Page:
Yesterday [28th Jan 2016] I spoke in the Westminster Hall Debate on the Resettlement of Syrain Refugees. You can watch my speech here – http://goo.gl/D8ZD8P
I am grateful to the hon. Member for Faversham and Mid Kent (Helen Whately) for securing a debate that will no doubt be followed closely by the many individuals and organisations around the UK who hold a relevant interest in this subject. I am particularly grateful to the hon. Lady, because I believe the debate today is an important opportunity for all Members to reflect on the process of resettling the Syrian refugees who will now be calling the UK home.
I also welcome the chance to discuss some of the measures being undertaken in my constituency of Inverclyde, and I hope we are able to share examples of best practice from all our local areas. I am aware that in some instances, there is a wide variation in the approach being taken to resettlement and we can improve the process by resolving the problems that have been identified as the first group of Syrian refugees are welcomed into our communities.
I am pleased to put on record that due to the efforts of the Scottish Government and Inverclyde council the resettlement program in my constituency has been an overall success. Inverclyde council’s previous experience in participating in the Afghan resettlement scheme has been invaluable in taking forward the practicalities of the Syrian resettlement. In that programme, Afghans fleeing persecution, including former British Army interpreters, have found a new home in Inverclyde. One Afghan couple was so delighted that their most recent child had been born in Scotland that they insisted on giving it a Scottish name—it may be the first Scots-Afghan baby born in my constituency.
Inverclyde Council has made an initial commitment to support 10 Syrian families over the five-year life of the vulnerable persons relocation scheme. Periodic reviews of the process will help to determine whether the council can make a further commitment to take more.
The first two families arrived in November 2015, and a third family arrived shortly afterwards. On arriving in Scotland, they were met at the airport by council staff and transported to Inverclyde, where they temporarily stayed in a hotel, before moving to permanent accommodation. Housing was provided by locally registered social landlords, and the three families now live within walking distance of each other. In placing the families in accommodation, the local authority felt that it was best to cluster them together, but not to concentrate them too much. That allows them to live within a comfortable distance of each other, but it also ensures that they can integrate more effectively with their neighbours.
Inverclyde Council has assisted the families by helping them to establish bank accounts and by registering them with local GPs and dental practices. I am pleased to report that, throughout the entire settlement process, there have been no major incidents or problems, and the Syrian families continue to settle into their new community.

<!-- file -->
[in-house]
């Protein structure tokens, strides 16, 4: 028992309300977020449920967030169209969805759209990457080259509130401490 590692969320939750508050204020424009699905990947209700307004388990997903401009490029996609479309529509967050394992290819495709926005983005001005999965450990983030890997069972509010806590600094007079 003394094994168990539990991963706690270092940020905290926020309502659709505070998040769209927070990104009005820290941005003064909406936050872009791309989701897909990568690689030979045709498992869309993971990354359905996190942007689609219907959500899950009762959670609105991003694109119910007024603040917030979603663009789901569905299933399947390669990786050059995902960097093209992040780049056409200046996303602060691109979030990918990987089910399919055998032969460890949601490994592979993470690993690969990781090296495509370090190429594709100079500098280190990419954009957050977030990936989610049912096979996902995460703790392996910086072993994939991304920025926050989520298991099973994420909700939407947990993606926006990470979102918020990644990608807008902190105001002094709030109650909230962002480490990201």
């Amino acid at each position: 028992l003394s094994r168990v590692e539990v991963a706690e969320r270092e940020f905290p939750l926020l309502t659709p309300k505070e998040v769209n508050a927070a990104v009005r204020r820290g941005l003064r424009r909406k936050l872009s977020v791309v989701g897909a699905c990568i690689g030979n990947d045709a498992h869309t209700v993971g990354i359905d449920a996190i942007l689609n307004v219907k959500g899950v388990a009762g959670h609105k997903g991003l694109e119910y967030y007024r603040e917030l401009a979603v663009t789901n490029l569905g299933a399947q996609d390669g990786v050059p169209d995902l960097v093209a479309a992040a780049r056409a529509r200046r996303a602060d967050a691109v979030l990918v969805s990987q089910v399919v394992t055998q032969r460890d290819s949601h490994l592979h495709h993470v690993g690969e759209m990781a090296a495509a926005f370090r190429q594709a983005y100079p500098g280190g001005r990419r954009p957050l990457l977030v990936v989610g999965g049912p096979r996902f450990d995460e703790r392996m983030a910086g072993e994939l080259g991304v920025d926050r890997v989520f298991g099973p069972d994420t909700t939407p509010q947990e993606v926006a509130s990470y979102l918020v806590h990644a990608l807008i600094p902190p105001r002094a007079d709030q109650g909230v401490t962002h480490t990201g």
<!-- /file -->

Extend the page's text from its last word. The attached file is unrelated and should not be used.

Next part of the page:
I am proud of the people of Inverclyde, who have shown such generosity in offering clothing, food, cash and their time to support their new neighbours.
Despite the warm welcome offered by local residents and the range of services available from Inverclyde Council, however, challenges remain for the incoming Syrian families. Most notably, refugees may experience difficulties in seeking work, because of language difficulties or because their professional qualifications are not recognised in the UK. Furthermore, if refugees have been victims of torture, we must ensure that local authorities continue to have the necessary physical and mental health support services to enable them to settle and thrive.
I would like to turn briefly to the issue of asylum seeker dispersal areas. The UK Government have asked local authorities in Scotland whether they would like to become dispersal areas for incoming asylum seekers.
That is pertinent to the debate, because many of those fleeing Syria will have to make a claim for asylum before possibly being granted refugee status in the UK. As one of the few local authorities with a declining population, Inverclyde would usually give serious consideration to becoming a dispersal area, because that would be an opportunity to bring a younger population into our community.
The UK Government are, however, making their request without a commitment to provide funding to cover the cost of the additional support services that would be required. A properly thought-out and fully funded package of funding would likely see a number of Scottish councils willing to become dispersal areas, but authorities will be reluctant to risk the success they have already achieved in resettling Syrian refugees by taking on the many challenges of becoming an asylum seeker dispersal area without the required funding support. I hope the UK Government will consider those concerns as they move ahead with plans to establish more asylum seeker dispersal areas in Scotland.
In closing, I reiterate my thanks to the hon. Member for Faversham and Mid Kent for securing the debate. I hope we will continue this discussion outside the Chamber over the next five years. In doing so, we will ensure that the resettlement program continues to build on the successes we have already achieved.